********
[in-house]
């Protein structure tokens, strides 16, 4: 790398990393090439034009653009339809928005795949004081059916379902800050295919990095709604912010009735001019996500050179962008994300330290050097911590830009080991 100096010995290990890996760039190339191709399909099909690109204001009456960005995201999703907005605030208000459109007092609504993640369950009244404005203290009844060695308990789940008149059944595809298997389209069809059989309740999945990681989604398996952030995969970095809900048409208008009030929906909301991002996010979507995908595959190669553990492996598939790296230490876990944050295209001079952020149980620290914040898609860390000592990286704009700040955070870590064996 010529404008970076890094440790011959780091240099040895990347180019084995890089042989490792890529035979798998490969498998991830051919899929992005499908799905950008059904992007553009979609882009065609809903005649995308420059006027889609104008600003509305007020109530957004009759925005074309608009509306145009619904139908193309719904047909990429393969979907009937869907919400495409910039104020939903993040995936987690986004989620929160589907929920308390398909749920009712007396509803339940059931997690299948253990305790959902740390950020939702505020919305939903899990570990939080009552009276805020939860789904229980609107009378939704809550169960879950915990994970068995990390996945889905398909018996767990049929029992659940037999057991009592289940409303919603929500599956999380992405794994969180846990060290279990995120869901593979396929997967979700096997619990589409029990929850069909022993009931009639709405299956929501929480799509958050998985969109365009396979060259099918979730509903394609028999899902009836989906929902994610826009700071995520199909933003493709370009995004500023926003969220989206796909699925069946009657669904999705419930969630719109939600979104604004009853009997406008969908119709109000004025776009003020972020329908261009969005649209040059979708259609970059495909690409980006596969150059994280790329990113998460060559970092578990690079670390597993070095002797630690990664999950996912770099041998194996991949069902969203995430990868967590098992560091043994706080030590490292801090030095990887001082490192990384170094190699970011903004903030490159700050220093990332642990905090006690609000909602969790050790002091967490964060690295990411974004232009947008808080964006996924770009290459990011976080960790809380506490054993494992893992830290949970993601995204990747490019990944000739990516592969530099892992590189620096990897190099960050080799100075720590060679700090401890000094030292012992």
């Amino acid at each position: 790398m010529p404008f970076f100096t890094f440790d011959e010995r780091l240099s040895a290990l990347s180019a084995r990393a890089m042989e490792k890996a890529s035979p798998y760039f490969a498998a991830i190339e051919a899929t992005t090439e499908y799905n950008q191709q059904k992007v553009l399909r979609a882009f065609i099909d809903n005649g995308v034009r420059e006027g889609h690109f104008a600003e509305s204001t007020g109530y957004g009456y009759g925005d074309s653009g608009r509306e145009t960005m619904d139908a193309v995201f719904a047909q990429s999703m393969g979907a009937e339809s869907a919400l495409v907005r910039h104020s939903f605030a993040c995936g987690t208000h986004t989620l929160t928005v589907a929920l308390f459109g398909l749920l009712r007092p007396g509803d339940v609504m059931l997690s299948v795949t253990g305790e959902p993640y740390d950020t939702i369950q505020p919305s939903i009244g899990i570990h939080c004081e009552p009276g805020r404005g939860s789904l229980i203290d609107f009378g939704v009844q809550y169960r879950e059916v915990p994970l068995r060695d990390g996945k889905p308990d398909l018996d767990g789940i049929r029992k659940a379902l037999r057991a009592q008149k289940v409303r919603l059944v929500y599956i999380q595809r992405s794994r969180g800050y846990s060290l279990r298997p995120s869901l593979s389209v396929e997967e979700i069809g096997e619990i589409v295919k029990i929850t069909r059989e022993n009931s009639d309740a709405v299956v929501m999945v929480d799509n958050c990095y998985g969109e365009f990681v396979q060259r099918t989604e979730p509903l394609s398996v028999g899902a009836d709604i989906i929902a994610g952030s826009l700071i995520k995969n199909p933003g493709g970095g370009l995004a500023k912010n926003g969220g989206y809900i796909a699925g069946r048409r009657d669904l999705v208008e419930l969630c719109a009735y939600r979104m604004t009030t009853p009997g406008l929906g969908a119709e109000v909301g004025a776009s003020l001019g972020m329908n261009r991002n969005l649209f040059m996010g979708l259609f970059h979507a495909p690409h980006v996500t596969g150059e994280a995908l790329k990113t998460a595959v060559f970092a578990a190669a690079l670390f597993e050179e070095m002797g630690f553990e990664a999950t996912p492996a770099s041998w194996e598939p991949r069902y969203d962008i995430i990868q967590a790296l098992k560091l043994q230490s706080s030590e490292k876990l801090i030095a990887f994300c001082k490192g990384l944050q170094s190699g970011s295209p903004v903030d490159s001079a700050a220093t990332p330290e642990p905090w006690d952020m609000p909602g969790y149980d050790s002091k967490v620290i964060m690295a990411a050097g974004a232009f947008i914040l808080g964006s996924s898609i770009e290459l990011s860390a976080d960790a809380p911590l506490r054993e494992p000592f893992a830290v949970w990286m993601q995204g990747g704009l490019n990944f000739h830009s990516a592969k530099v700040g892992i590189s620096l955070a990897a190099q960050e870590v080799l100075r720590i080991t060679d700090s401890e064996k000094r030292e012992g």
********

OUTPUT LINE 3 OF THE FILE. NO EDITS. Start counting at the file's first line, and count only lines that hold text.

């Amino acid at each position: 790398m010529p404008f970076f100096t890094f440790d011959e010995r780091l240099s040895a290990l990347s180019a084995r990393a890089m042989e490792k890996a890529s035979p798998y760039f490969a498998a991830i190339e051919a899929t992005t090439e499908y799905n950008q191709q059904k992007v553009l399909r979609a882009f065609i099909d809903n005649g995308v034009r420059e006027g889609h690109f104008a600003e509305s204001t007020g109530y957004g009456y009759g925005d074309s653009g608009r509306e145009t960005m619904d139908a193309v995201f719904a047909q990429s999703m393969g979907a009937e339809s869907a919400l495409v907005r910039h104020s939903f605030a993040c995936g987690t208000h986004t989620l929160t928005v589907a929920l308390f459109g398909l749920l009712r007092p007396g509803d339940v609504m059931l997690s299948v795949t253990g305790e959902p993640y740390d950020t939702i369950q505020p919305s939903i009244g899990i570990h939080c004081e009552p009276g805020r404005g939860s789904l229980i203290d609107f009378g939704v009844q809550y169960r879950e059916v915990p994970l068995r060695d990390g996945k889905p308990d398909l018996d767990g789940i049929r029992k659940a379902l037999r057991a009592q008149k289940v409303r919603l059944v929500y599956i999380q595809r992405s794994r969180g800050y846990s060290l279990r298997p995120s869901l593979s389209v396929e997967e979700i069809g096997e619990i589409v295919k029990i929850t069909r059989e022993n009931s009639d309740a709405v299956v929501m999945v929480d799509n958050c990095y998985g969109e365009f990681v396979q060259r099918t989604e979730p509903l394609s398996v028999g899902a009836d709604i989906i929902a994610g952030s826009l700071i995520k995969n199909p933003g493709g970095g370009l995004a500023k912010n926003g969220g989206y809900i796909a699925g069946r048409r009657d669904l999705v208008e419930l969630c719109a009735y939600r979104m604004t009030t009853p009997g406008l929906g969908a119709e109000v909301g004025a776009s003020l001019g972020m329908n261009r991002n969005l649209f040059m996010g979708l259609f970059h979507a495909p690409h980006v996500t596969g150059e994280a995908l790329k990113t998460a595959v060559f970092a578990a190669a690079l670390f597993e050179e070095m002797g630690f553990e990664a999950t996912p492996a770099s041998w194996e598939p991949r069902y969203d962008i995430i990868q967590a790296l098992k560091l043994q230490s706080s030590e490292k876990l801090i030095a990887f994300c001082k490192g990384l944050q170094s190699g970011s295209p903004v903030d490159s001079a700050a220093t990332p330290e642990p905090w006690d952020m609000p909602g969790y149980d050790s002091k967490v620290i964060m690295a990411a050097g974004a232009f947008i914040l808080g964006s996924s898609i770009e290459l990011s860390a976080d960790a809380p911590l506490r054993e494992p000592f893992a830290v949970w990286m993601q995204g990747g704009l490019n990944f000739h830009s990516a592969k530099v700040g892992i590189s620096l955070a990897a190099q960050e870590v080799l100075r720590i080991t060679d700090s401890e064996k000094r030292e012992g």